The Case for Getting Back to Work

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Since the beginning of the coronavirus pandemic, President Trump’s instincts have been far superior to the mass of government health care professionals who, to varying degrees, seem to have either their own agenda, were ill-prepared, or were trapped in a bureaucratic mindset that prevented them from addressing the crisis. This matters because we are about to engage in a full-throated debate over when to re-open the U.S. economy. Here is the common-sense case for doing it at the end of April. 

First, we cannot let the perfect be the enemy of the good. We are not engaged in a total lockdown right now, nor does that even appear to be possible. The necessities of modern economic life, including international and domestic travel and interstate commerce, don’t stop even during a pandemic. Americans abroad, even those from countries with the virus, such as China and Italy, will be traveling to the United States and traveling throughout the country. The president’s decision to close the border to foreigners from China, in late January, and later Europe, made a dramatic difference. Coupled with our national efforts at social distancing, they were not designed to end the spread of the virus outright, but to ensure that those who did contract the disease did not overwhelm the health care system. That approach seems to have worked, and whatever challenges we face over the next few weeks will be much easier to address because of it.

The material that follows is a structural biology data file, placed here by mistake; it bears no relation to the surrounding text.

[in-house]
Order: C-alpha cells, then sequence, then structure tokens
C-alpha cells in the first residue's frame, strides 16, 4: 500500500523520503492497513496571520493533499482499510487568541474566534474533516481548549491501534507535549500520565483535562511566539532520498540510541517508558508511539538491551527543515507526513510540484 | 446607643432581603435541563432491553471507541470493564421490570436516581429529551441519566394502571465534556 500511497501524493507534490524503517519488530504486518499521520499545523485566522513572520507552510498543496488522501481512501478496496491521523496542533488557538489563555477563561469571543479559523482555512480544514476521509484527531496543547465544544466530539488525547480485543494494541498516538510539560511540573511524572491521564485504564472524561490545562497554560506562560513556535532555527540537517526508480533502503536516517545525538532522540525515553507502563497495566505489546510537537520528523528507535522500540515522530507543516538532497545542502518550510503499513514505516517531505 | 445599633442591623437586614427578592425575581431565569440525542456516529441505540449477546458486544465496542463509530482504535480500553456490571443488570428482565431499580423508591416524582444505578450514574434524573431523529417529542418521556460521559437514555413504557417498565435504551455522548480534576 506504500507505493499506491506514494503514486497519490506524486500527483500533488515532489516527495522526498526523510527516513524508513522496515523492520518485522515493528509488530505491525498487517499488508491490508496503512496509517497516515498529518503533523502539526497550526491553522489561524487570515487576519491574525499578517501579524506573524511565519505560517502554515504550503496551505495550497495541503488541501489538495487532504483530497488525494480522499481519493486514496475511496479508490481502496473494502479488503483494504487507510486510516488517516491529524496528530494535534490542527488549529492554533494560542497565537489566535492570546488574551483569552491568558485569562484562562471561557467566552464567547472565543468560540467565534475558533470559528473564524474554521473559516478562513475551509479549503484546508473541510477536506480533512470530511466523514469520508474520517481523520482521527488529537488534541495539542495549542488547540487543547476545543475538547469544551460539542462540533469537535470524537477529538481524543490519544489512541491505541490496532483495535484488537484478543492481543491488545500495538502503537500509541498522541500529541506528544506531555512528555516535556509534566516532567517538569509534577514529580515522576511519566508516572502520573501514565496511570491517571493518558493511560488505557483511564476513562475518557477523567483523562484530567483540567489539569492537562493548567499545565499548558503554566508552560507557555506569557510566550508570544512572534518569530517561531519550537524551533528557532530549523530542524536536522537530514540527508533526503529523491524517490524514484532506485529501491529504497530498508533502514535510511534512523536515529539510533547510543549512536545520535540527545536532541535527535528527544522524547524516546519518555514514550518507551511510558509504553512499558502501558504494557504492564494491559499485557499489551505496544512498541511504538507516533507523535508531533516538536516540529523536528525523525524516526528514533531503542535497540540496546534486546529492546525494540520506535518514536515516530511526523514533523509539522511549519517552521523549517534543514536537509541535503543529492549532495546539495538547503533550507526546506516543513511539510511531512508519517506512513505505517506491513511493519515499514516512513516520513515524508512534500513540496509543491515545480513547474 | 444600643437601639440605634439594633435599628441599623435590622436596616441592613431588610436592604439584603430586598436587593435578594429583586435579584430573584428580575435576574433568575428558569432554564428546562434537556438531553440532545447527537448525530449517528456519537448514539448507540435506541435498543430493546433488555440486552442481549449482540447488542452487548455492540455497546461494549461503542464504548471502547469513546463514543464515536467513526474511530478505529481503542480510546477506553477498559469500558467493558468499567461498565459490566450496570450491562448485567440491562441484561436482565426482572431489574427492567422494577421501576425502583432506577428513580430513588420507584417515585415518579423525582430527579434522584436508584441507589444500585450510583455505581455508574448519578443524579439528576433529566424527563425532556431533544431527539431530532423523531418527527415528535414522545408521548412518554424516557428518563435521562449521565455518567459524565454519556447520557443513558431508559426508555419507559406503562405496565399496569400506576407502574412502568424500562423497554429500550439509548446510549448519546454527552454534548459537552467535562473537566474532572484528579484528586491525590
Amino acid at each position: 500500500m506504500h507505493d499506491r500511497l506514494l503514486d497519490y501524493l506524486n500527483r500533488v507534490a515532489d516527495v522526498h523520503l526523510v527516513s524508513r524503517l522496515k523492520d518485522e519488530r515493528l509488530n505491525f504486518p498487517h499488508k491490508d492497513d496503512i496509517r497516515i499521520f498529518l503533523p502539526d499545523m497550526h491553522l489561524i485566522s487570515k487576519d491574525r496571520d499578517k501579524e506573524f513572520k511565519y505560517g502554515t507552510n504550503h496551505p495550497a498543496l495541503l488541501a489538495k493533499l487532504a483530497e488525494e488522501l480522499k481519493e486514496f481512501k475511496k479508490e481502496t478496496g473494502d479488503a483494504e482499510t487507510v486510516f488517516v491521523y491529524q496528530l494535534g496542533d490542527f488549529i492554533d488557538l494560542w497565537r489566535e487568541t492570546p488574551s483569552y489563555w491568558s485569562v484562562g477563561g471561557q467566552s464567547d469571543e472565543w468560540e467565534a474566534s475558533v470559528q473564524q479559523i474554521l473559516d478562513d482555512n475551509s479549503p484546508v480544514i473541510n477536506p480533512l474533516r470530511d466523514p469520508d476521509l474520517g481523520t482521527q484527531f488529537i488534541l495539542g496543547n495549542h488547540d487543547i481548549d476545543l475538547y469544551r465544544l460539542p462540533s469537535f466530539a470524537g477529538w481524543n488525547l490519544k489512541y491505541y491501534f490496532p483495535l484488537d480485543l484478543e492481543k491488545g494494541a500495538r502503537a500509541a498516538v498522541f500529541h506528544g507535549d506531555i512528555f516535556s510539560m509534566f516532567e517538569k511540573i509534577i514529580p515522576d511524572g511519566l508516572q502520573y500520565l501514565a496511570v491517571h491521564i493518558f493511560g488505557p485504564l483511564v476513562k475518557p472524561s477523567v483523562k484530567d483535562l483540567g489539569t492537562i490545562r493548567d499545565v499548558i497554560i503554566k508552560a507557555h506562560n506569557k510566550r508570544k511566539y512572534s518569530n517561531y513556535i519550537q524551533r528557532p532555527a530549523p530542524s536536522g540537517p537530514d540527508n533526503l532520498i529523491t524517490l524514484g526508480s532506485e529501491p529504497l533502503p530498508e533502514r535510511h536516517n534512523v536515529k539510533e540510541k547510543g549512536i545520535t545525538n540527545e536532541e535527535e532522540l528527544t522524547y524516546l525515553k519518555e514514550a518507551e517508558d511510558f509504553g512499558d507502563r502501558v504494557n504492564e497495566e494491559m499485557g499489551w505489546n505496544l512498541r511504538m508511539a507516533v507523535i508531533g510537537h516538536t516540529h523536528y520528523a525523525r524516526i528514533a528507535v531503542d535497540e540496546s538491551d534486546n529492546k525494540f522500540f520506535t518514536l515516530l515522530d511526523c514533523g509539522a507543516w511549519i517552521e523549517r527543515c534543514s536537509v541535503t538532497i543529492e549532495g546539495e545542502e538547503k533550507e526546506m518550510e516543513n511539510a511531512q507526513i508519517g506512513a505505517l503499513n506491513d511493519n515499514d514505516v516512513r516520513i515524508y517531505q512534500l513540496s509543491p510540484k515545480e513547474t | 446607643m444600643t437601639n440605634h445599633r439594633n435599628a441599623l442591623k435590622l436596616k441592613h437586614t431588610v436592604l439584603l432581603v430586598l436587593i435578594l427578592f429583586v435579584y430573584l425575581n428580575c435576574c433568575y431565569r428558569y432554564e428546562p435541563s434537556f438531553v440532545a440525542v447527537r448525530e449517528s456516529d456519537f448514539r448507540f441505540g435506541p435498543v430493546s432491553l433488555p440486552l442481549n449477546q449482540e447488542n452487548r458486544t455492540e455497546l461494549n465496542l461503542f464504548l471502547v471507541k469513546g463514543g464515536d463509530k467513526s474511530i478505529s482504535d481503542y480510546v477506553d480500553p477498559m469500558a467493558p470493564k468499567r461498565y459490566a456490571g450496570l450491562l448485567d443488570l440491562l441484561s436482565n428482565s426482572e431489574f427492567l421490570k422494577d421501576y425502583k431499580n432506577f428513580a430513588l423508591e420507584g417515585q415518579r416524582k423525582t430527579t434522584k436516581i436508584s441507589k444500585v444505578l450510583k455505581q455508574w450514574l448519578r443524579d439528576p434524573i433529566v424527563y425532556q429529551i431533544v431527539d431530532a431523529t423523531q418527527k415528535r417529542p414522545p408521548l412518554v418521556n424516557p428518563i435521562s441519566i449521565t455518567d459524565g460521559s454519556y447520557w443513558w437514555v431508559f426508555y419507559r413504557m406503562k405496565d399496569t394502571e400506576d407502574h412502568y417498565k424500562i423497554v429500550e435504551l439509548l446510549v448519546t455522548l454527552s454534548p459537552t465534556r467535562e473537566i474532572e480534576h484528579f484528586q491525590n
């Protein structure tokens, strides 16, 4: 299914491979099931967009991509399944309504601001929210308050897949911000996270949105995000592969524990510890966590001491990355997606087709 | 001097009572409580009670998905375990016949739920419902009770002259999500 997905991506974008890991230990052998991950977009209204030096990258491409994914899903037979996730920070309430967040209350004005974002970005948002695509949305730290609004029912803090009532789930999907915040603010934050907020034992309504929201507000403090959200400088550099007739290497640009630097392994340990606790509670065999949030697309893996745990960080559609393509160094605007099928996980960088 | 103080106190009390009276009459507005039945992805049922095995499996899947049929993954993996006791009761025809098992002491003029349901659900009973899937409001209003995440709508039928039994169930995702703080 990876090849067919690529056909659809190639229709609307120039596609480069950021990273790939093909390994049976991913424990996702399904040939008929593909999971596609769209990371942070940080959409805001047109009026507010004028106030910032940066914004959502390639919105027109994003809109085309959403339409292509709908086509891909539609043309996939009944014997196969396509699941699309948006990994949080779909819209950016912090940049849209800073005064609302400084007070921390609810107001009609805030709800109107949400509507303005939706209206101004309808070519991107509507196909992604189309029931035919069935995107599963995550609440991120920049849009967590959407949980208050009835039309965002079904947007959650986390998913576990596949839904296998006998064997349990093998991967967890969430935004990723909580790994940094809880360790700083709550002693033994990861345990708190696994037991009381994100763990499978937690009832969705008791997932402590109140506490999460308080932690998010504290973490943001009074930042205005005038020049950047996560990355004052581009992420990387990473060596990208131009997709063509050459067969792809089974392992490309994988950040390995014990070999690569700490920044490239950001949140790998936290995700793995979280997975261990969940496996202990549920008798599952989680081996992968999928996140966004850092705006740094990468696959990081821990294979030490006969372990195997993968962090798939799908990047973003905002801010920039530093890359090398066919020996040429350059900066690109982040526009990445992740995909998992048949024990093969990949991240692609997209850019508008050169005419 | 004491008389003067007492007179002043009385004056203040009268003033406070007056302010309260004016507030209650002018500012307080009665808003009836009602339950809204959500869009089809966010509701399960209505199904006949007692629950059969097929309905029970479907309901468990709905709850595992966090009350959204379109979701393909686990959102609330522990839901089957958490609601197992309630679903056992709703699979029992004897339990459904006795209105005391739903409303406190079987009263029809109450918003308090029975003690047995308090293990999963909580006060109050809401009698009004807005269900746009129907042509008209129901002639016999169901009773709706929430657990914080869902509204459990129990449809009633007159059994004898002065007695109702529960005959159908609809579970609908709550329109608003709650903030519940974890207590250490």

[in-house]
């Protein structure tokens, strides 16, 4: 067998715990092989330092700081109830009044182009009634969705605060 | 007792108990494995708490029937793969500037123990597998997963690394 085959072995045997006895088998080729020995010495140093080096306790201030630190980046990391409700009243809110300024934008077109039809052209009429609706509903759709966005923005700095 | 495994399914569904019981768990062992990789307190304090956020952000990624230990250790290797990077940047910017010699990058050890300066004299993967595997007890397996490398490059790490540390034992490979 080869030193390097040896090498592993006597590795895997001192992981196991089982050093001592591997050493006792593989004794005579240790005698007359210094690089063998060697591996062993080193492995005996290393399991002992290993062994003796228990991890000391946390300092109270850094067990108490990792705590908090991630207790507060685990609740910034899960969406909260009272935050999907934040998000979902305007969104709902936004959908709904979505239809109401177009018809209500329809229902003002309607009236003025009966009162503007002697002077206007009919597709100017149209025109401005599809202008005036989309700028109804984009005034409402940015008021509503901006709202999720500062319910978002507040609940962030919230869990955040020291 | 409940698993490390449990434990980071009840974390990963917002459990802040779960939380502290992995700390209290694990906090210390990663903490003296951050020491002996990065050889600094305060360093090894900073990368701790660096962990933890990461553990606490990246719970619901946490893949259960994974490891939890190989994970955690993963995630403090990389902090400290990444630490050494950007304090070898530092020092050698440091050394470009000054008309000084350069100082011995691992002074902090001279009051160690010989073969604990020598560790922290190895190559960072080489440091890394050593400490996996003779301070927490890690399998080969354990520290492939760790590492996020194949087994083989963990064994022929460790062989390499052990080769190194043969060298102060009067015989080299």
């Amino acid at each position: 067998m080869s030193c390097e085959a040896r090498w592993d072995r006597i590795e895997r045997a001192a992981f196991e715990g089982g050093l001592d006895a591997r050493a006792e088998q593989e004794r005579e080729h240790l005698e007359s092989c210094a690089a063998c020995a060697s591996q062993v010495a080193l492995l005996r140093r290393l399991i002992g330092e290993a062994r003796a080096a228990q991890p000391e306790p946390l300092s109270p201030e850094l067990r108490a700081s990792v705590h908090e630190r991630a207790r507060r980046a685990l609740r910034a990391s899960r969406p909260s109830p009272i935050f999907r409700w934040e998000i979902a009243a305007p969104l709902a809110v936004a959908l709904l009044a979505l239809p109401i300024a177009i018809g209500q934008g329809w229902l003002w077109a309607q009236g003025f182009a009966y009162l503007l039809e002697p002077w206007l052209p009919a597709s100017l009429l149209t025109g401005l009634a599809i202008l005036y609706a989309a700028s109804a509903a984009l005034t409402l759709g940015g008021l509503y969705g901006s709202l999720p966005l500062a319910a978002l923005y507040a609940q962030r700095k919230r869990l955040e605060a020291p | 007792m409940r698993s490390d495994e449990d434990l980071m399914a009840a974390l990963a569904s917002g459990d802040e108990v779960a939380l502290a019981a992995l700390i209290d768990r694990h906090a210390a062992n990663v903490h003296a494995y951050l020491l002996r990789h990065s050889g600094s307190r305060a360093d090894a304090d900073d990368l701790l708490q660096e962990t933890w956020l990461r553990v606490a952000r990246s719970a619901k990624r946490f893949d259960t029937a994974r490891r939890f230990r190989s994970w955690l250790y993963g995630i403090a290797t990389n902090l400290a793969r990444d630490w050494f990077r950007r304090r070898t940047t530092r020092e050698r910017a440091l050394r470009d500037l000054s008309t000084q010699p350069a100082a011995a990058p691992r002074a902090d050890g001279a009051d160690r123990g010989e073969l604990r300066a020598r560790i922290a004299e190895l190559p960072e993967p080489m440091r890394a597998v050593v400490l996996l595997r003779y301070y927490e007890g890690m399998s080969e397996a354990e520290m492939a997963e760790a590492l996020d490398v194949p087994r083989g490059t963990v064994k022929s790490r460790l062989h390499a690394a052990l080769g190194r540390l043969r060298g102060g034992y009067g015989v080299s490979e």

Second, we now know enough to make judgments about the threat this new virus poses. Trump was criticized for early on comparing it to the seasonal flu, which takes between 12,000 and 60,000 American lives each year, most of whom are elderly people with compromised immune systems and other co-morbidities. Although the Wuhan strain is not the seasonal flu – it’s more contagious, for one thing – its lethality may not be substantially different than the flu. We don’t yet know, partly because China’s deception about what was going on in Wuhan led U.S. policymakers to treat this as a radically different disease lest they be caught completely flat-footed.

Third, as tragic as it is for families with loved ones cut down by this new coronavirus, we cannot make quarantines a permanent way of life in this country. We Americans don't just believe in life – we believe in the good life. Our forefathers fought and died for freedom. Free men and women will figure out how to deal with the problem of pandemic. Americans have families to raise, churches to attend, Little League games to play, businesses to run. We can and will take precautions to make sure we minimize the risk of catching the virus. Things as simple as masks, once downplayed as ineffective or counterproductive by our government experts, have proven effective in South Korea and Japan.

If every time a new pathogen emerges, we shut down the economy until we have a vaccine, as some are now proposing, there will not be much of a country left. We will have become hostages not only to tiny viruses but to anyone who would unleash them against us either unintentionally or intentionally.